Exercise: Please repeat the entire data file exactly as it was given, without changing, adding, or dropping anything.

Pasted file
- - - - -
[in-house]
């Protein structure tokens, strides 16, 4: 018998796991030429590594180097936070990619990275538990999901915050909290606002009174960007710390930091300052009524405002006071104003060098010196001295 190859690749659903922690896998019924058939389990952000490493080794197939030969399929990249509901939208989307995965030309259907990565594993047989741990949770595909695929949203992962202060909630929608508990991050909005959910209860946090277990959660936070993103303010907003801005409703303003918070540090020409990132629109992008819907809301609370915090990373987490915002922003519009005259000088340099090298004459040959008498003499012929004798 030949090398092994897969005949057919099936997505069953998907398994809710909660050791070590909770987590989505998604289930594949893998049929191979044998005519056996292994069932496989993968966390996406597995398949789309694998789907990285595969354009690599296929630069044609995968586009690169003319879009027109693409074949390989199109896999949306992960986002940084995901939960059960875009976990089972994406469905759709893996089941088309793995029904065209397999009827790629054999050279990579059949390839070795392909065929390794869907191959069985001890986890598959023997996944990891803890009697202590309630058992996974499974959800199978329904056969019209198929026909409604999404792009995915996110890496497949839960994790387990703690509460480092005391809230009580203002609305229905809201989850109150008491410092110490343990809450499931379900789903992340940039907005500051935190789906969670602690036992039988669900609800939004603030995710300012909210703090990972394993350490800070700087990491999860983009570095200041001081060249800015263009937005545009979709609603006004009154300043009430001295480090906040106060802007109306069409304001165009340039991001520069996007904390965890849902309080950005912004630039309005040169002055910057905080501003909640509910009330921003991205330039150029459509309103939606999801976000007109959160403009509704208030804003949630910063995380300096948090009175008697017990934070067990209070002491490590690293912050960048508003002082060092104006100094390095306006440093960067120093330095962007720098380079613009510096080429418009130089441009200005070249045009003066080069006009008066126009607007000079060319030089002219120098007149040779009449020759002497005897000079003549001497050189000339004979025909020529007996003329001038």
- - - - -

[in-house]
């Protein structure tokens, strides 16, 4: 018998796991030429590594180097936070990619990275538990999901915050909290606002009174960007710390930091300052009524405002006071104003060098010196001295 190859690749659903922690896998019924058939389990952000490493080794197939030969399929990249509901939208989307995965030309259907990565594993047989741990949770595909695929949203992962202060909630929608508990991050909005959910209860946090277990959660936070993103303010907003801005409703303003918070540090020409990132629109992008819907809301609370915090990373987490915002922003519009005259000088340099090298004459040959008498003499012929004798 030949090398092994897969005949057919099936997505069953998907398994809710909660050791070590909770987590989505998604289930594949893998049929191979044998005519056996292994069932496989993968966390996406597995398949789309694998789907990285595969354009690599296929630069044609995968586009690169003319879009027109693409074949390989199109896999949306992960986002940084995901939960059960875009976990089972994406469905759709893996089941088309793995029904065209397999009827790629054999050279990579059949390839070795392909065929390794869907191959069985001890986890598959023997996944990891803890009697202590309630058992996974499974959800199978329904056969019209198929026909409604999404792009995915996110890496497949839960994790387990703690509460480092005391809230009580203002609305229905809201989850109150008491410092110490343990809450499931379900789903992340940039907005500051935190789906969670602690036992039988669900609800939004603030995710300012909210703090990972394993350490800070700087990491999860983009570095200041001081060249800015263009937005545009979709609603006004009154300043009430001295480090906040106060802007109306069409304001165009340039991001520069996007904390965890849902309080950005912004630039309005040169002055910057905080501003909640509910009330921003991205330039150029459509309103939606999801976000007109959160403009509704208030804003949630910063995380300096948090009175008697017990934070067990209070002491490590690293912050960048508003002082060092104006100094390095306006440093960067120093330095962007720098380079613009510096080429418009130089441009200005070249045009003066080069006009008066126009607007000079060319030089002219120098007149040779009449020759002497005897000079003549001497050189000339004979025909020529007996003329001038």